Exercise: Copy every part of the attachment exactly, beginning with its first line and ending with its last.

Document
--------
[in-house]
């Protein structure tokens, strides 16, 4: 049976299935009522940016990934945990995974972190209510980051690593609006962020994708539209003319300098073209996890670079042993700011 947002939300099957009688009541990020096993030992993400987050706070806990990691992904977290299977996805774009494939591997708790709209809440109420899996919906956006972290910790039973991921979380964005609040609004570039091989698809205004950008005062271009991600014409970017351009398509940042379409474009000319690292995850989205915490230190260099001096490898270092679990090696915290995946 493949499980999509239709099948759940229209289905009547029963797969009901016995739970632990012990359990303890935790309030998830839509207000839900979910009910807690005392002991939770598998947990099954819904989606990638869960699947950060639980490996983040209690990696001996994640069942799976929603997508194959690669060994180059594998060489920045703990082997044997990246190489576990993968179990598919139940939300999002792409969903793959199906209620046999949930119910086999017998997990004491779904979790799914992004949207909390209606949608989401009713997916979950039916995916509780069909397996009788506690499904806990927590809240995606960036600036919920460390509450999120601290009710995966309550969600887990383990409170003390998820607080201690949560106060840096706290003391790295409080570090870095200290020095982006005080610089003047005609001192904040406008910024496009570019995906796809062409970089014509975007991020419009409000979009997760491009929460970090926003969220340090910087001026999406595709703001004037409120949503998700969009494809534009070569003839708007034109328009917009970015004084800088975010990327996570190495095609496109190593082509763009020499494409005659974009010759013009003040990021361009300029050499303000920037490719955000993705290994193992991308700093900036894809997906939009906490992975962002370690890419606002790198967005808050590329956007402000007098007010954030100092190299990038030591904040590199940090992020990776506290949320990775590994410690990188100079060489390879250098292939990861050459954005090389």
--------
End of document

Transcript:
[in-house]
């Protein structure tokens, strides 16, 4: 049976299935009522940016990934945990995974972190209510980051690593609006962020994708539209003319300098073209996890670079042993700011 947002939300099957009688009541990020096993030992993400987050706070806990990691992904977290299977996805774009494939591997708790709209809440109420899996919906956006972290910790039973991921979380964005609040609004570039091989698809205004950008005062271009991600014409970017351009398509940042379409474009000319690292995850989205915490230190260099001096490898270092679990090696915290995946 493949499980999509239709099948759940229209289905009547029963797969009901016995739970632990012990359990303890935790309030998830839509207000839900979910009910807690005392002991939770598998947990099954819904989606990638869960699947950060639980490996983040209690990696001996994640069942799976929603997508194959690669060994180059594998060489920045703990082997044997990246190489576990993968179990598919139940939300999002792409969903793959199906209620046999949930119910086999017998997990004491779904979790799914992004949207909390209606949608989401009713997916979950039916995916509780069909397996009788506690499904806990927590809240995606960036600036919920460390509450999120601290009710995966309550969600887990383990409170003390998820607080201690949560106060840096706290003391790295409080570090870095200290020095982006005080610089003047005609001192904040406008910024496009570019995906796809062409970089014509975007991020419009409000979009997760491009929460970090926003969220340090910087001026999406595709703001004037409120949503998700969009494809534009070569003839708007034109328009917009970015004084800088975010990327996570190495095609496109190593082509763009020499494409005659974009010759013009003040990021361009300029050499303000920037490719955000993705290994193992991308700093900036894809997906939009906490992975962002370690890419606002790198967005808050590329956007402000007098007010954030100092190299990038030591904040590199940090992020990776506290949320990775590994410690990188100079060489390879250098292939990861050459954005090389």